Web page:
WOMEN IN POLITICS Grannies against the Right Honoured for their courage
August 2023: One has to confront right-wing extremism wherever it raises its head. This is how Inge Heimer from Rhineland-Palatinate justified her commitment to 'Grannies against the Right' (OMAS GEGEN RECHTS). Now she has received the renowned Ludwig-Weber Prize for tolerance and civil courage. (1) Especially at times when right-wing extremist criminal and violent acts are on the increase, Inge Heimer's activism is, according to the jury, downright exemplary.
Her involvement with the OMAS GEGEN RECHTS' was triggered by right-wing demonstrations in the Palatinate town of Kandel. In 2017, an Afghan refugee murdered his 15-year-old ex-girlfriend. For weeks, following the murder, far-right groups used the crime as a pretext to organise and hold xenophobic marches. Inge Heimer was determined to challenge their hate against foreigners and particularly against immigrants and refugees.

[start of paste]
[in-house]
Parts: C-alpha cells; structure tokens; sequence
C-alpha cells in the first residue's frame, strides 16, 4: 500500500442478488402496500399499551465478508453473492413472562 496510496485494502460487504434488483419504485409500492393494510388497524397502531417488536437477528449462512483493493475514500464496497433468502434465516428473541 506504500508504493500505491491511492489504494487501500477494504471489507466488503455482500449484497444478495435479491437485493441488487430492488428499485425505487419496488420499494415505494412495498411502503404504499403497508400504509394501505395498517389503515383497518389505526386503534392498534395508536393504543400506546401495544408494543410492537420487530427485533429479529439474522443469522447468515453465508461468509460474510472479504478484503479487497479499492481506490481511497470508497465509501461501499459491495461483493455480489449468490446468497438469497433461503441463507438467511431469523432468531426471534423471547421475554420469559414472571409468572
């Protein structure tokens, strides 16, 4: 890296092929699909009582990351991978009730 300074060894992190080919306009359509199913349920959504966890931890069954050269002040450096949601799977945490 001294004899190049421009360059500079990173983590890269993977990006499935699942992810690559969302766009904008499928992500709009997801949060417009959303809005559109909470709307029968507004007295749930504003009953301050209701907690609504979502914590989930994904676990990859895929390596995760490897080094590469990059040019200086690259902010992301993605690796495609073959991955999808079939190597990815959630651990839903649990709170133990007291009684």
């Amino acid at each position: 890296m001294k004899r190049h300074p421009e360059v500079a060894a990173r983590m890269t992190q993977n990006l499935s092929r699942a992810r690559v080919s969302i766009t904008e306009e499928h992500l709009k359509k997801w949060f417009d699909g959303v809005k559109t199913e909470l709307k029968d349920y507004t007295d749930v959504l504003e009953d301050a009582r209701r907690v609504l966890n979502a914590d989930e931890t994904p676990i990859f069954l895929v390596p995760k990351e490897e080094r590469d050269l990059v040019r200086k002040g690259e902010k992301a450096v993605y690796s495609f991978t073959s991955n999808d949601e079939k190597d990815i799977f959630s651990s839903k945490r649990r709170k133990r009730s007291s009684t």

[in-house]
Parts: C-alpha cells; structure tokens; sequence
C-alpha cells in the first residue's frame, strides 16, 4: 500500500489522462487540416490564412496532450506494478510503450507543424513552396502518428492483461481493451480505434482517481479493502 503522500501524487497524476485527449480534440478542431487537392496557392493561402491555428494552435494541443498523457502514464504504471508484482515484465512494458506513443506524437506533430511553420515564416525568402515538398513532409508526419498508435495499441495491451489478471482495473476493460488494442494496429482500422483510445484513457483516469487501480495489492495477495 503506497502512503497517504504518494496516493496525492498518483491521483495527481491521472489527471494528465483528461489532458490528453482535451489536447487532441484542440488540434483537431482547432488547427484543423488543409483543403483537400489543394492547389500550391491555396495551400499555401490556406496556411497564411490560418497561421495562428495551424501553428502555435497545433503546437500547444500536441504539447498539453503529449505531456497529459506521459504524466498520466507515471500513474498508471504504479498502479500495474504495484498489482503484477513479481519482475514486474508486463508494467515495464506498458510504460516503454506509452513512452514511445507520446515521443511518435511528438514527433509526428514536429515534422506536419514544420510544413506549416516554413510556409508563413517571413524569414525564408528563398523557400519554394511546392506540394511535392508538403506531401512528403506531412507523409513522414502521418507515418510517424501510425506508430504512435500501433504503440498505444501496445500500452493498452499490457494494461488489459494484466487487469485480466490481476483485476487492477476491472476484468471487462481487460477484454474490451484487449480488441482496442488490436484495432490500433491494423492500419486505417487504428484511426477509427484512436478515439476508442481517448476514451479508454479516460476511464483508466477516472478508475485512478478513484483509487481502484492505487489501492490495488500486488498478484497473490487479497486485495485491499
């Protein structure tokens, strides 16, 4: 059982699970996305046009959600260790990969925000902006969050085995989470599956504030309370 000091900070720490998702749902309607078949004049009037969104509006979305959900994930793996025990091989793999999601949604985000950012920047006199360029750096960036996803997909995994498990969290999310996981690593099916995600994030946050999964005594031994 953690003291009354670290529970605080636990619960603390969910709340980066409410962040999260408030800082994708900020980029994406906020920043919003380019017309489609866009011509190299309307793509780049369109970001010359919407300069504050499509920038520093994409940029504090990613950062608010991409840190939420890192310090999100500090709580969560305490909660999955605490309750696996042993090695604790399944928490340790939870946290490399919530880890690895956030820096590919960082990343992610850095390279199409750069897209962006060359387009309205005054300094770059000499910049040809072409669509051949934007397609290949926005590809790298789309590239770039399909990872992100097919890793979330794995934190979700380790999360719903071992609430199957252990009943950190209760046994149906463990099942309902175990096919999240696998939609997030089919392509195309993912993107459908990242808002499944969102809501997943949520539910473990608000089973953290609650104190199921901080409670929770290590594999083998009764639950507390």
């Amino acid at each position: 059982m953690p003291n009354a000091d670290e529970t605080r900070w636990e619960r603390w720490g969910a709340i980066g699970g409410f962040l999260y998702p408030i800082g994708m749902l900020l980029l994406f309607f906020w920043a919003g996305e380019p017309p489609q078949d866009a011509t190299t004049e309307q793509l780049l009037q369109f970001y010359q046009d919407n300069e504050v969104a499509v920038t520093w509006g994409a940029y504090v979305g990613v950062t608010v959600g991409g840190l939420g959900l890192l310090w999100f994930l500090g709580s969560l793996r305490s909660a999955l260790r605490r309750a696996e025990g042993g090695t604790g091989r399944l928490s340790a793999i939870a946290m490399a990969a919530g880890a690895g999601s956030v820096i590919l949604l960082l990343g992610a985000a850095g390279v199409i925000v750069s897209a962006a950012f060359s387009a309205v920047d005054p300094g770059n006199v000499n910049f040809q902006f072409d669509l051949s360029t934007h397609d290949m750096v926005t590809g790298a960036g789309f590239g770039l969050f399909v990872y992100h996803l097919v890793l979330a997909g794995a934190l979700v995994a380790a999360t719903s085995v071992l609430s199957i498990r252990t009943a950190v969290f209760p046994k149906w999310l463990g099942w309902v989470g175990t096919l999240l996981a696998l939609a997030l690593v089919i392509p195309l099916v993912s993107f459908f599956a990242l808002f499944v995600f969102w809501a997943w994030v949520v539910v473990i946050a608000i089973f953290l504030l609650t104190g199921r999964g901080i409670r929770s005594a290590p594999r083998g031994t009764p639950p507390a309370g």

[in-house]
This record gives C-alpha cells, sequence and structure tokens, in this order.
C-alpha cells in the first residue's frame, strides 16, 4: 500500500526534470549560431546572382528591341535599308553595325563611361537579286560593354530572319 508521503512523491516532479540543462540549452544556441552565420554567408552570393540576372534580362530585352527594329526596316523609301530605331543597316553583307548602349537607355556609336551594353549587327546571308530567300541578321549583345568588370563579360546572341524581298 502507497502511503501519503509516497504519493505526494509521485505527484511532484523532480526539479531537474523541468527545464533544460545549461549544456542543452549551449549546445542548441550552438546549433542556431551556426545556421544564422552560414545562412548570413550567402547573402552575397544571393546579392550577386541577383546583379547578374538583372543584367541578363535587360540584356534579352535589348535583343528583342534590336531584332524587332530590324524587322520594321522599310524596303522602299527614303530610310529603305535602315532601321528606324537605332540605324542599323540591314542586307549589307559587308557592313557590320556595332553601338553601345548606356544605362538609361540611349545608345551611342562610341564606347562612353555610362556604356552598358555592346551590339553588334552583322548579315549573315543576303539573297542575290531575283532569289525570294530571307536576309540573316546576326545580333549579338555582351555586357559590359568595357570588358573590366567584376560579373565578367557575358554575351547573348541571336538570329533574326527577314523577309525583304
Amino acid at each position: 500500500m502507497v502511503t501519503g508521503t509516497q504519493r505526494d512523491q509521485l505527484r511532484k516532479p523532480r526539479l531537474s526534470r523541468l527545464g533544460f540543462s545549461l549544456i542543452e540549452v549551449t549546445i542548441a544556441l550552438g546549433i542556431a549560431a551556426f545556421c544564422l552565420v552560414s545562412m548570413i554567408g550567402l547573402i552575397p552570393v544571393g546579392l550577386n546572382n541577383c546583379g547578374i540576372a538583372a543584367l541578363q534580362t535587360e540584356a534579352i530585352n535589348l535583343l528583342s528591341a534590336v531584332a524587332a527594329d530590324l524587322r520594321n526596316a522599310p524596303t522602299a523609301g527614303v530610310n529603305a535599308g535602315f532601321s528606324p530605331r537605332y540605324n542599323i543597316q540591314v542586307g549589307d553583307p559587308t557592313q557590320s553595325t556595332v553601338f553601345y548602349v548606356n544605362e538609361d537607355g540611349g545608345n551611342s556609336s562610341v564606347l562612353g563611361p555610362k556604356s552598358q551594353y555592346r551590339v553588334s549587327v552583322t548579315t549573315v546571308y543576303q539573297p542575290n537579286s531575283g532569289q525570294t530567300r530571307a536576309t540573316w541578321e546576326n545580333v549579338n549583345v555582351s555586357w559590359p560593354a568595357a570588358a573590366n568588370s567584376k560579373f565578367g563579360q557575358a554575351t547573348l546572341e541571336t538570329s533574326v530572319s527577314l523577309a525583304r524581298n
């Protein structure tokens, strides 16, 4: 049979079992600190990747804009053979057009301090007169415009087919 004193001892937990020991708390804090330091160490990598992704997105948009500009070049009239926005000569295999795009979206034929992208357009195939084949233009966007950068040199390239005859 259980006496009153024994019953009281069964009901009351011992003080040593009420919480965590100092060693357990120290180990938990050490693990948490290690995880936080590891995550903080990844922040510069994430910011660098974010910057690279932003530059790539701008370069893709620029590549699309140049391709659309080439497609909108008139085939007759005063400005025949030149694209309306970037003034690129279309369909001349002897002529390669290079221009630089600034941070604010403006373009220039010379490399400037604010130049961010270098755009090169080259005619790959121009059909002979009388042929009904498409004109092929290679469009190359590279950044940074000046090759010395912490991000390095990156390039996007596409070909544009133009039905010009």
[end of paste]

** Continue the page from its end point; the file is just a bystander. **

She said she wanted her grandchildren to grow up in a free society. And so, she initiated and became involved in the group ‘Kandler Omas gegen Rechts’. Whenever far-right groups march in southern Rhineland-Palatinate, she and her fellow campaigners stand up for democracy, human rights and peaceful coexistence with counter-protests. Inspired by a similar group that already existed in Austria, OMAS GEGEN RECHTS in Germany was founded on Facebook in January 2018. It is a civic, non-partisan initiative that wants to be part of the political discourse and challenge anti-democratic and racist sentiments. With eye-catching symbolism, older women, so-called grannies, speak up against the dangers that threaten peaceful co-existence today. Of course, grandpas, children, grandchildren and friends are also welcome. One of the OMAS’ leitmotifs is the phrase, often attributed to the Irish statesman Edmund Burke, ‘The only thing necessary for the triumph of evil is for good men to do nothing.’ A year after the founding of OMAS GEGEN RECHTS, Inge Heimer was temporarily put under police protection after death threats were posted against her on right-wing extremist internet media. One blogger on VKontakte (VK), a Russian-funded platform, described Inge Heimer as a particularly disgusting specimen of a goody two shoes. Another blogger suggested a hammer blow to her head. Inge Heiner replied that she would not let members of the far-right scare her. “I have grown a very thick skin.” In 2019, as a candidate for the centre-left Social Democrats (SPD), Inge Heiner took part in the local elections. Why are you doing all this, she was asked. "For my grandchildren! I want them to grow up in a free, cosmopolitan and democratic society. I do it because our democracy is in danger and must be defended." She also voiced criticism of some in her own party. "The SPD needs to be more active in the fight against the right. Democratic politicians are sometimes too naive for me. They should look much more closely at the tactics of their enemies." She said this also applied to the police. "I have seen that police officers at a demo were not aware that Holocaust denial was a criminal offence." In 2020, the ‘Central Council of Jews’ in Germany awarded the Paul-Spiegel Prize for Civil Courage (2) to the nationwide initiative OMAS GEGEN RECHTS. The award recognised not only the commitment of older people to democracy and human rights, but also the courage of the activists. OMAS GEGEN RECHTS consists now of more than 100 regional and local groups, including those in Aachen, Baden-Baden, Berlin, Bonn, Dresden, Düsseldorf, Frankfurt, Freiburg, Karlsruhe, Cologne, Magdeburg, Mannheim, Offenburg, Stuttgart, Tübingen and Weimar. For your information: (1) Ludwig Wagner, born in Augsburg (Bavaria) in 1869, organised holiday courses for Germans and foreigners in Kaiserslautern (then part of Bavaria now Rhineland-Palatinate) from 1905 until the outbreak of the First World War. He advocated French-German friendship long before it became a reality after the Second World War. (2) The Paul Spiegel Prize for Civil Courage has been awarded by the Central Council of Jews in Germany since 2009 in memory of its former president Paul Spiegel and his tireless commitment against racism, xenophobia and anti-Semitism and for a strong civil society.
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